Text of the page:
Low-flying crop duster planes begin season of fertilizing wheat fields

Low-flying crop duster planes begin season of fertilizing wheat fields »Play Video
KLEW Reporter Rachel Dubrovin gets a ride in a crop duster airplane.
MOSCOW, ID - Spring is in the air, and so are the crop dusters.

Reporter Rachel Dubrovin tells us what it's like to take a ride in one of those low-flying planes, and why farmers are keeping the pilots busy this time of year.

"I am a professional aerial applicator… is the politically correct term," said Aerial Applicator Kenny Meines. "However when I say that to people, they go, 'What do you do?' And I say, 'I'm a crop duster,' and they go 'Oh, okay.'"

Kenny Meines has been flying spray planes for over twenty years. He's currently based north of Palouse.

"Spray planes can cover the ground really fast, so when there's a major problem like stripe rust in the wheat, we can treat that very quickly with an aircraft," said Meines.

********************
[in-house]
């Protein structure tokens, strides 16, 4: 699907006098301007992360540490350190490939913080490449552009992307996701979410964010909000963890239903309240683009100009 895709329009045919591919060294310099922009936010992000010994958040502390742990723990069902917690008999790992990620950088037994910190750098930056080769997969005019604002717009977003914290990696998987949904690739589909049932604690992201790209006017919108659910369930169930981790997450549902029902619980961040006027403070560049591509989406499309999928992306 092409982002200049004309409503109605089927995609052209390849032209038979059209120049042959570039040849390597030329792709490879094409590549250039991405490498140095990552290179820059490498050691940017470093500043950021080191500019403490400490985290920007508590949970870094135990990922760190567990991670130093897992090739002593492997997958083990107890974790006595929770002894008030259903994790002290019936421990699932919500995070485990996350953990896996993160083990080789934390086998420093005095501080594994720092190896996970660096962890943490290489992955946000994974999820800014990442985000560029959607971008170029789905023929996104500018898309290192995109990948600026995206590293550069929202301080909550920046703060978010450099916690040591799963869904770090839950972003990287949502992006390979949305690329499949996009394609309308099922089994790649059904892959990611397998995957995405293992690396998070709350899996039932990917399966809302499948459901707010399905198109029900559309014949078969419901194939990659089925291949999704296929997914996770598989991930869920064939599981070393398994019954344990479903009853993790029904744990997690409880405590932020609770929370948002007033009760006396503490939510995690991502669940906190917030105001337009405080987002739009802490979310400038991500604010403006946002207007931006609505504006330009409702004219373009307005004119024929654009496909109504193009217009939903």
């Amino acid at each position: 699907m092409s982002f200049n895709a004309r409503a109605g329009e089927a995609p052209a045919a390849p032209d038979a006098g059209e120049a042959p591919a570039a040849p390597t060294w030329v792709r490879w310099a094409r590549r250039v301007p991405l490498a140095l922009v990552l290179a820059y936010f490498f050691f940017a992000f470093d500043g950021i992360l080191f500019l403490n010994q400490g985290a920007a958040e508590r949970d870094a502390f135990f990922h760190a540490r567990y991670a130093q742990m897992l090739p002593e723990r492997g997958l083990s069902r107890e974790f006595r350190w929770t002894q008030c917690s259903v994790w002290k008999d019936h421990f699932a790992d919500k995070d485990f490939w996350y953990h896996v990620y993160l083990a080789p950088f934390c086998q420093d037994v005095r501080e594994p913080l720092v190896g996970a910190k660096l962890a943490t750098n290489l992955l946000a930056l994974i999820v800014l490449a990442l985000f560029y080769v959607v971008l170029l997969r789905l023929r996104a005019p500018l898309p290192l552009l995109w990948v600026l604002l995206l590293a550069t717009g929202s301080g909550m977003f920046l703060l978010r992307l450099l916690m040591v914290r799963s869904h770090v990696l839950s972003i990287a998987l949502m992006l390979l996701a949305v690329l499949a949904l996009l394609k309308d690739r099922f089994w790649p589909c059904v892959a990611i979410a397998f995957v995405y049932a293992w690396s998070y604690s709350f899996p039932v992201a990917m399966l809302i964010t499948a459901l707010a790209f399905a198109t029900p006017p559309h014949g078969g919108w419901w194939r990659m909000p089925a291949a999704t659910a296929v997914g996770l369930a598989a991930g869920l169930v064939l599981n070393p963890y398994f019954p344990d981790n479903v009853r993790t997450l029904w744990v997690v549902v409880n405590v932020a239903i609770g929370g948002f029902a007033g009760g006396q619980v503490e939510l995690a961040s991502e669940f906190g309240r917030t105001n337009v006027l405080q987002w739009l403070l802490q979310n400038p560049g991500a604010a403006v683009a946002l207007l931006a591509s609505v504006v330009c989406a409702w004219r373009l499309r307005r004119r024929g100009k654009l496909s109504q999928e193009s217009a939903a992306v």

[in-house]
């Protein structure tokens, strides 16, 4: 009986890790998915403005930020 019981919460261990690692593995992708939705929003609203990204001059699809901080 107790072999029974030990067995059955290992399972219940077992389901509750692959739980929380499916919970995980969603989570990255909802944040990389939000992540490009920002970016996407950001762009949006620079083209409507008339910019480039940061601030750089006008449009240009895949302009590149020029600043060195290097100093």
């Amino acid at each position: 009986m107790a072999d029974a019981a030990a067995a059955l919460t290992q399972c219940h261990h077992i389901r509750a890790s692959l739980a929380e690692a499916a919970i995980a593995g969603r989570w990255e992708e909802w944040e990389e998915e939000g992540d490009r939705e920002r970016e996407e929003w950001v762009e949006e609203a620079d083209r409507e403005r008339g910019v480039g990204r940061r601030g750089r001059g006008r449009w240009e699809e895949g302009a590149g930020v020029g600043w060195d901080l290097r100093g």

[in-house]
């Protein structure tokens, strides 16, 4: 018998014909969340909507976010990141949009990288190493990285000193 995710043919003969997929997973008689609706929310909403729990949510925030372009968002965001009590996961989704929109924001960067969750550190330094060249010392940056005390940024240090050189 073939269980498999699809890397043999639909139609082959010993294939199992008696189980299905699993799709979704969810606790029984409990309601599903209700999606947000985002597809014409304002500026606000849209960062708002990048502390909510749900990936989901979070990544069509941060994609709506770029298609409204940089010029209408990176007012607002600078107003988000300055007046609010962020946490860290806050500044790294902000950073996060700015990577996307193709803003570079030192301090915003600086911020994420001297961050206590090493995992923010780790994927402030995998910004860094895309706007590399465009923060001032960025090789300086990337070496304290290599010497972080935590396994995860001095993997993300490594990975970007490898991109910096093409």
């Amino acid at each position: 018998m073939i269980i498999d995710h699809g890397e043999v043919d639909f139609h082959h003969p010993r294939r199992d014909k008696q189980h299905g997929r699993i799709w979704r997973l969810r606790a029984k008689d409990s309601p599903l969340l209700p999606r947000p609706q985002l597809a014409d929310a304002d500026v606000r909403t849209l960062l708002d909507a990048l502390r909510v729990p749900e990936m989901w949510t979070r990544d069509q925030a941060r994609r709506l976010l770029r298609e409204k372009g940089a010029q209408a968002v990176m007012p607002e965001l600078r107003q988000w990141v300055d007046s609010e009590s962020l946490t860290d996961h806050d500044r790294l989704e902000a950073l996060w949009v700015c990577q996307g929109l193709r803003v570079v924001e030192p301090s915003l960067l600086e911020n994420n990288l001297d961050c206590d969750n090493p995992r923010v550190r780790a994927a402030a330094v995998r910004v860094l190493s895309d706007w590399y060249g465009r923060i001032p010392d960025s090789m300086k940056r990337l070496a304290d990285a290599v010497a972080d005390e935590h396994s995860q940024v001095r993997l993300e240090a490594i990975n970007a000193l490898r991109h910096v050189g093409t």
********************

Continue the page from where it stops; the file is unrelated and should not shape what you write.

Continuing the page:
Meines said the rolling hills of the Palouse make it more difficult to spray or apply dry fertilizer... but you certainly won't hear him complain about this view.

"The weather is the biggest challenge, and the wind's blowing right now, which is our worst enemy," said Meines.

"This time of year, we're putting dry fertilizer on the wheat to try to raise the protein values of the wheat," said Meines.

I just spent about 20 minutes in this Thresh Aircraft. We were flying about 30 feet above the ground, going about 160 miles an hour, and I can easily say it was the bumpiest airplane ride I have ever been on.

"Low and fast, I like this kind of flying, and it's a very challenging type of flying," said Meines.

That need for speed might just run in the family because Meinus' son Michael has been flying with him for the last four years.

"There's just a lot more freedom to it," said Michael. "I mean, you're not on the radio constantly with like air traffic control."

Both Kenny and Michael Meines said they enjoy working as a father-son team, especially in the industry of agriculture.

"It's just neat to be a part of a group of guys that help try and feed the world," said Kenny.

"That's what we're here to do," said Michael. "I mean, we're here to help farmers out and get the food out there."

Kenny Meines said they generally start flying in March, and continue until early September.